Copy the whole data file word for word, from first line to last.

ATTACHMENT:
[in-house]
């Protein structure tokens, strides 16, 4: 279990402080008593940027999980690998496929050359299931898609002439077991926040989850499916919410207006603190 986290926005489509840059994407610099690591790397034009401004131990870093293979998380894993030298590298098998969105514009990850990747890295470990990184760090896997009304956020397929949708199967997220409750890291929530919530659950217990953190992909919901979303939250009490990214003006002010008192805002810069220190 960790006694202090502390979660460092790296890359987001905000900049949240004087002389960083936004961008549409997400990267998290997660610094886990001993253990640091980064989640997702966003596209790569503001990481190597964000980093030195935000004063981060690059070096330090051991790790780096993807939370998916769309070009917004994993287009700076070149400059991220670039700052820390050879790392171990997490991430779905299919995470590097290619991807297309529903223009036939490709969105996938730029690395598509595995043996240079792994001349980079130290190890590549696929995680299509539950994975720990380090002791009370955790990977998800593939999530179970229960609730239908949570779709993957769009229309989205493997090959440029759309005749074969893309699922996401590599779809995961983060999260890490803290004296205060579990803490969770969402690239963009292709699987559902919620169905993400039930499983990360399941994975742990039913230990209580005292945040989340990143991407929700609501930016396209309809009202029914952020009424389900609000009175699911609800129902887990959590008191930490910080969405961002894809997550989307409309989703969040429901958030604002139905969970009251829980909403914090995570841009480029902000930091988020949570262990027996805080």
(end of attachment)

[in-house]
């Protein structure tokens, strides 16, 4: 279990402080008593940027999980690998496929050359299931898609002439077991926040989850499916919410207006603190 986290926005489509840059994407610099690591790397034009401004131990870093293979998380894993030298590298098998969105514009990850990747890295470990990184760090896997009304956020397929949708199967997220409750890291929530919530659950217990953190992909919901979303939250009490990214003006002010008192805002810069220190 960790006694202090502390979660460092790296890359987001905000900049949240004087002389960083936004961008549409997400990267998290997660610094886990001993253990640091980064989640997702966003596209790569503001990481190597964000980093030195935000004063981060690059070096330090051991790790780096993807939370998916769309070009917004994993287009700076070149400059991220670039700052820390050879790392171990997490991430779905299919995470590097290619991807297309529903223009036939490709969105996938730029690395598509595995043996240079792994001349980079130290190890590549696929995680299509539950994975720990380090002791009370955790990977998800593939999530179970229960609730239908949570779709993957769009229309989205493997090959440029759309005749074969893309699922996401590599779809995961983060999260890490803290004296205060579990803490969770969402690239963009292709699987559902919620169905993400039930499983990360399941994975742990039913230990209580005292945040989340990143991407929700609501930016396209309809009202029914952020009424389900609000009175699911609800129902887990959590008191930490910080969405961002894809997550989307409309989703969040429901958030604002139905969970009251829980909403914090995570841009480029902000930091988020949570262990027996805080």